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mucous glands. The ciliated cells and the mucus serve as an escalator to move materials from the deep lung to the oral cavity where they are swallowed and excreted.

The conducting airways extend through the respiratory bronchioles, which terminate into the acini, consisting of alveolar ducts, alveolar sacs, alveoli and associated blood vessels, lymphatic tissues, supportive tissues, and nerve endings. The alveoli are the primary site of gas exchange with the blood, and are lined by two specialized types of epithelial cells (Type I and Type II alveolar epithelial cells). The total alveolar surface area in the adult human is about 100 m 2 during deep inspiration (Menzel and Amdur, 1986; Phalen and Prasad, 1988).

The most important type of inhalation exposure of the respiratory tract to sulfur mustard or Lewisite, including the chamber tests and field trials, has been to vapors of these compounds (Papirmeister et al., 1991). Inhaled vapors rapidly contact airway surfaces by the process of molecular diffusion (Lippmann, 1992). Surface uptake of the vapor then depends on the chemical properties of the inhaled compound. Highly reactive compounds with characteristics similar to sulfur mustard are generally removed higher in the respiratory tract and, thus, cause most of their damage in nasal, laryngeal and bronchial regions of the respiratory tract (Dahl, 1990; Dahl et al., 1991; Lippmann, 1992).

ACUTE EFFECTS AND BIOLOGICAL MECHANISMS

The inhalation of sulfur mustard or Lewisite causes acute damage to the respiratory tract, but the symptoms of exposure are not immediate and develop over a period of several days. Pulmonary injury is in fact the principal cause of mortality in the first few days to weeks after exposure to sulfur mustard (Hosseini et al., 1989; Papirmeister et al., 1991; Willems, 1989). The signs and symptoms of respiratory tract damage following inhalation of various levels of sulfur mustard are summarized in Table 7-1.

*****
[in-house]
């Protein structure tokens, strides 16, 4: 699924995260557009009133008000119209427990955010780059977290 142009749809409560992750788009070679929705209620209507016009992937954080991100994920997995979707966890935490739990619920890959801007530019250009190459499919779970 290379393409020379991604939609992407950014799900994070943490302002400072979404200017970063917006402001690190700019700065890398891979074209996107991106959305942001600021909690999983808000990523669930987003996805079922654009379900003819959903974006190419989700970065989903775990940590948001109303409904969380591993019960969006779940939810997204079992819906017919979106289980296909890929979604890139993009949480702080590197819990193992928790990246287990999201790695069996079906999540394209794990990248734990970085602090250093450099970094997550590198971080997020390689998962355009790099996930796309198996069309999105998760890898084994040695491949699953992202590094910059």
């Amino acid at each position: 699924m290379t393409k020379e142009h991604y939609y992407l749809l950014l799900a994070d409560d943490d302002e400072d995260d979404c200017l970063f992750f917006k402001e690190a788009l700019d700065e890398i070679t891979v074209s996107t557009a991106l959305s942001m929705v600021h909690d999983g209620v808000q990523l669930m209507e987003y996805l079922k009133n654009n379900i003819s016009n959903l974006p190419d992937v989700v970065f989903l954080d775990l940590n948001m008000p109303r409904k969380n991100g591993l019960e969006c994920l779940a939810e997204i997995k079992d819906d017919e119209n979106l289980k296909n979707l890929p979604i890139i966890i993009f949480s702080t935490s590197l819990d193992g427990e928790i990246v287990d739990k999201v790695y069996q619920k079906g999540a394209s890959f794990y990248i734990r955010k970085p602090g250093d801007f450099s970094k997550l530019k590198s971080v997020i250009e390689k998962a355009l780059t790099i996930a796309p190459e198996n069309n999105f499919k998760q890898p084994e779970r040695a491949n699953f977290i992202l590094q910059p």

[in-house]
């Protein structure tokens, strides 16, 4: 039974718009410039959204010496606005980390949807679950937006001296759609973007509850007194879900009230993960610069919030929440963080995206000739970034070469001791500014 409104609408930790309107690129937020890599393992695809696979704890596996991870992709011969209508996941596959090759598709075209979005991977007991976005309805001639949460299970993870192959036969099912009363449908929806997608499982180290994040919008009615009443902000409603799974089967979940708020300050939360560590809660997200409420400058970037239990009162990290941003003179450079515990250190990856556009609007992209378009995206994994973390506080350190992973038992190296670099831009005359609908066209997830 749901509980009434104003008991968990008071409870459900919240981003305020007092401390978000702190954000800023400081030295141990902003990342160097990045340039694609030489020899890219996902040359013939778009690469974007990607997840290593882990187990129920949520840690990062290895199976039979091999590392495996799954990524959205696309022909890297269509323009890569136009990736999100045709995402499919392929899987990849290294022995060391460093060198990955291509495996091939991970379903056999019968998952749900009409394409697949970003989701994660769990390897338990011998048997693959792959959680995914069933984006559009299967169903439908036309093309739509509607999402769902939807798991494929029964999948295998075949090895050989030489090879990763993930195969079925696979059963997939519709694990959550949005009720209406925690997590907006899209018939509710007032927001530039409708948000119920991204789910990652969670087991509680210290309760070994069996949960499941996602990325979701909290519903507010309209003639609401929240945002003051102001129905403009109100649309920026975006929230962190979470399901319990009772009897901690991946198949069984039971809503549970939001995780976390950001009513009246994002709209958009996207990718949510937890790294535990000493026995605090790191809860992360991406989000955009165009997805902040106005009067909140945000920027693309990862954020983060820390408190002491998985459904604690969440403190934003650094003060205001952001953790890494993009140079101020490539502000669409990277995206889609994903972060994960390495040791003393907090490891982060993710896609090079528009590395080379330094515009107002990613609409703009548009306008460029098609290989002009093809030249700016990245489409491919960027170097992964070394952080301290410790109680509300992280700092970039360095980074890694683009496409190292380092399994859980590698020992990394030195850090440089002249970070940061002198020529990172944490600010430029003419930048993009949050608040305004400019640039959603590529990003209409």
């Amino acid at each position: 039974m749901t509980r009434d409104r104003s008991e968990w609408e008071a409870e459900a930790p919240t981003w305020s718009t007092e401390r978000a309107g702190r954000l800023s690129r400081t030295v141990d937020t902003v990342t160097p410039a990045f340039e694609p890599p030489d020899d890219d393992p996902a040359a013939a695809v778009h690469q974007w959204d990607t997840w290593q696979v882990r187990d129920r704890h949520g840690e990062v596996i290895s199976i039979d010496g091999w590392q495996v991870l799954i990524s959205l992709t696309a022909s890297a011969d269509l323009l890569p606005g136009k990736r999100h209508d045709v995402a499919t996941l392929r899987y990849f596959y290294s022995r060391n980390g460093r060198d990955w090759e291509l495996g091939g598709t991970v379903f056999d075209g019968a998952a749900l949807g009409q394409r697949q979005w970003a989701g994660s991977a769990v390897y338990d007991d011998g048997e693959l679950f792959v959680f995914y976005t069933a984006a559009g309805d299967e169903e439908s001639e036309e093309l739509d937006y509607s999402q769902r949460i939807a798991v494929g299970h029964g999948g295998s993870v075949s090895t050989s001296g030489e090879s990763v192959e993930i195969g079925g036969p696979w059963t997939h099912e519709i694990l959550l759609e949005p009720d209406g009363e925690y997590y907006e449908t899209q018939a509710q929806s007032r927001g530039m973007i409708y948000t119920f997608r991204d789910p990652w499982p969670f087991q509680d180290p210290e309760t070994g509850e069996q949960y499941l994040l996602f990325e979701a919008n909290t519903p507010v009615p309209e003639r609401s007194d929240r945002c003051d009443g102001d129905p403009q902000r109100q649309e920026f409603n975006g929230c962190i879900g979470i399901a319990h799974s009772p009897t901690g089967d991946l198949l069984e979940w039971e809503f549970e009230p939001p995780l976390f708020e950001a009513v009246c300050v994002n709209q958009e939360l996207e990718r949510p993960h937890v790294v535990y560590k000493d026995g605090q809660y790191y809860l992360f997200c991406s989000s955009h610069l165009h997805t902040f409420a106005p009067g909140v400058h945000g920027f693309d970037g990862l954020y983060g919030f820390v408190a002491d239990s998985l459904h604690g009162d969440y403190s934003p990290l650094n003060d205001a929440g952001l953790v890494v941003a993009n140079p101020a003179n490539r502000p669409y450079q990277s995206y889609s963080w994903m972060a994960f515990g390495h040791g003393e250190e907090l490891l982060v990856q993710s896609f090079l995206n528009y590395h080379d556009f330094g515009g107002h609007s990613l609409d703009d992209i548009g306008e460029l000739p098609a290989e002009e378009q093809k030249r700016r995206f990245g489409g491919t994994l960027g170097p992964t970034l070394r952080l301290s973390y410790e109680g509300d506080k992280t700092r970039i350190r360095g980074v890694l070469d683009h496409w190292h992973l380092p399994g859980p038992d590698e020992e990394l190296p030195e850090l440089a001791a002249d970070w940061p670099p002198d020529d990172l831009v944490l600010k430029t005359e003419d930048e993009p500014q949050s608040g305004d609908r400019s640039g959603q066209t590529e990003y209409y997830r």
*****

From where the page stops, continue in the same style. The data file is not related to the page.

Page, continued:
Damage to the respiratory tract involves acute edema (swelling), inflammation, and destruction of the airway epithelial lining. Depending on the dose, the destruction may be mild to severe. Severe damage includes destruction of the epithelium with subsequent formation of pseudomembranes (such as those formed in diphtheria infections), which may slough and obstruct the airway, resulting in death. In most cases, the injury is most severe in the larynx, trachea, and bronchi, with small bronchi less affected than large bronchi. The basement membranes that underlie the epithelium are edematous and are infiltrated by white blood cells. In some cases, presumably with high exposures, damage extends into the deeper alveolar regions, resulting in generalized edema of the lung. Finally, allergic hypersensitivity reactions to inhaled sulfur



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